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Home to stay

Things on my to-do list were moved to another day. There are book reviews I need to write that will wait. I canceled a lunch this week and rescheduled piano lessons.

Some days are like that.

My friend died the first of this week, her battle with a dreaded disease now over. But for those who loved her, it is not over. We are left with a gaping hole in our hearts. Her husband, children and grands are wondering how in the world they will live without her.

I remember that aching feeling when my mother died, me in my early 30s. How could I go on living without her not there to talk with me, to pray for and counsel me, to laugh with me and pour me a cup of coffee at her table?

This week my heart has been raw and my memories tender.

My friend was just a year older than me. She and her husband were married just a few years more than Sweet William and me. She had grandchildren close in age to mine who lived states away, just like me.

Sometimes when a friend grows more dear, I try to remember when the first spark appeared between us. When was it we connected, when we learned we shared interests and had things common in our lives? At what moment does friendship take root and begin to grow?

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It was not so long ago when it happened with her.  Sweet William and I were struggling with health issues and decisions that would be life-altering. I called her to talk because I knew she would understand. She and her husband came to our house, sat at our table, drank our coffee, and shared their experiences. They opened their hearts to us.

And I think that was the moment. That’s when our friendship ignited and began to burn brightly, and it warmed us both.

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You know how it is when someone finds a place in your heart. You want to spend more time with her, to know her better. She and I had those opportunities in a few short years as the Lord gave moments of communion.

In the days of her sickness, we talked honestly about life and death. She was not afraid of dying. She was concerned about her husband and her family left behind, how they would cope. Her heart was wrapped around those dear ones.

She told me she wanted to finish well. And she did. She loved to the end. Her countenance reflected the glory of her Savior. She witnessed to those around her that Jesus is indeed Lord of all.

Her funeral was a testimony of a life well lived, though her years seemed too short for all of us who her knew and loved her.

The Heavenly Father alone appoints our days, and when our work is over, He will call us Home. My friend got to go Home this week. I can only imagine the glories she is enjoying now in the presence of the One who gave His life for her and stretched out His hand to escort her Home.

My friend loved home. Hers reflected her art, her creativity, her nurturing care for those who entered. Today she no longer resides in the temporary earthly dwelling; she is really Home to stay, the place prepared for all eternity.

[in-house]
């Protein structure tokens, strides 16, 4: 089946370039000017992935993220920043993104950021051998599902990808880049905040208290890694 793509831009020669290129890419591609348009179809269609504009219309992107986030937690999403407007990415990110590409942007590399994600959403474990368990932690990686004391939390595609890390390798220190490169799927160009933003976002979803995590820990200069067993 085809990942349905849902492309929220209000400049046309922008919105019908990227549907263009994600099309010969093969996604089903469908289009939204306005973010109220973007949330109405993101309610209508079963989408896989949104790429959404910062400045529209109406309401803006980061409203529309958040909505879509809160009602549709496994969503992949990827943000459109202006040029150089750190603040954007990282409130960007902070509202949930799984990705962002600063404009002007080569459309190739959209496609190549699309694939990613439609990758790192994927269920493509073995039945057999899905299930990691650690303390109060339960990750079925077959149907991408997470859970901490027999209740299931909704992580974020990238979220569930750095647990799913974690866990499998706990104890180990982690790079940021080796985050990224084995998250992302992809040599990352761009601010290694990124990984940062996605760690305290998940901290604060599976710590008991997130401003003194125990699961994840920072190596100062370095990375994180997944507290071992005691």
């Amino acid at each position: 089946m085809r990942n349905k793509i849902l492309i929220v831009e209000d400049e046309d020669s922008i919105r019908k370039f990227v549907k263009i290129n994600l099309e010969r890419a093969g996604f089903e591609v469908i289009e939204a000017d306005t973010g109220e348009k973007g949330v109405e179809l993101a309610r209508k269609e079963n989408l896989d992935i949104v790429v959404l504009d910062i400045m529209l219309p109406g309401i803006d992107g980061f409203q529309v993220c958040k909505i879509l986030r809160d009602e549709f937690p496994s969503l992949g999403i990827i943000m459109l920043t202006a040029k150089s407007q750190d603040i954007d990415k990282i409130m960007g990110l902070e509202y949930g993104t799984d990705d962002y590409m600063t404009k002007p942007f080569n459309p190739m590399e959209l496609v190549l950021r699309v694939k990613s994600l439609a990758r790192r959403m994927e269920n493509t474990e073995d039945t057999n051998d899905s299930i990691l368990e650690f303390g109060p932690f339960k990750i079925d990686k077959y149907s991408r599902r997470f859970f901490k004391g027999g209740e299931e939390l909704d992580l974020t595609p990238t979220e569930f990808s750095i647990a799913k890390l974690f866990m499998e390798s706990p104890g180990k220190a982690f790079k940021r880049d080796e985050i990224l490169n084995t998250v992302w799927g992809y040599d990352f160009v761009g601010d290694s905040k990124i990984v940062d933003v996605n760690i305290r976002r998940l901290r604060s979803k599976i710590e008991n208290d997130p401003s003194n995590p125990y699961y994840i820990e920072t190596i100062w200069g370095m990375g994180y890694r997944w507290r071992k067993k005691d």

I miss her already, her bright smile, her twinkling eyes, her kindness, the way she laughed. I can’t imagine living without her.

There are days of great joy during this earthly life, and there are days of heaviness, pain and sorrow.  We all experience both. Hopefully, I remember to be grateful for days full of sunshine and flowers. Equally, I want to grow stronger in my faith, develop endurance when the days are hard, and know even more that all things do indeed work for my good. In all of my days and years I want to reflect the beauty of Jesus, to spread the fragrance of His love, like my friend did.

One day I will see her again when my work here on earth is over. I’ll hear my Savior call my name, and He will escort me to glory.

Then it will be my turn to go Home to stay.

Sunrise by MaRanda Green

 

 

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Sheltering trees

The first tree to begin a color change is in my neighbor’s yard. I notice is as I walk.

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I love trees, and I’m still planting them. At my age, I know there is a chance they will not mature into their full height before I am gone, gone from this house or gone from this earth. Still I plant.

Just this week, I planted five little saplings, weeping willows and curly willows I started from cut branches. They have been happily growing in a pot by the walkway until this fall season when I hoped we might get steady rain. With the dry summer heat predicted for the next couple of weeks, I’ll be carrying water all over the yard.

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I have planted a number of the trees during the time we have lived here. I’ve watched them grow, and now I enjoy walking among them. One dear to my heart is a 22-year-old Bradford Pear. It has lived its lifespan. I read that it is not a favorite tree anymore because of the shortness of its life. Yet it grows bountifully here.

We planted it at the gravesite of our beloved poodle-mix dog who lived to be 18 years old. She was the pup our son grew up with. She died the year he married. The tree is as old as his wedding anniversary date.

It blooms beautifully in the spring, spreads its arms wide in the summer, and rewards us with golden-red leaves in fall.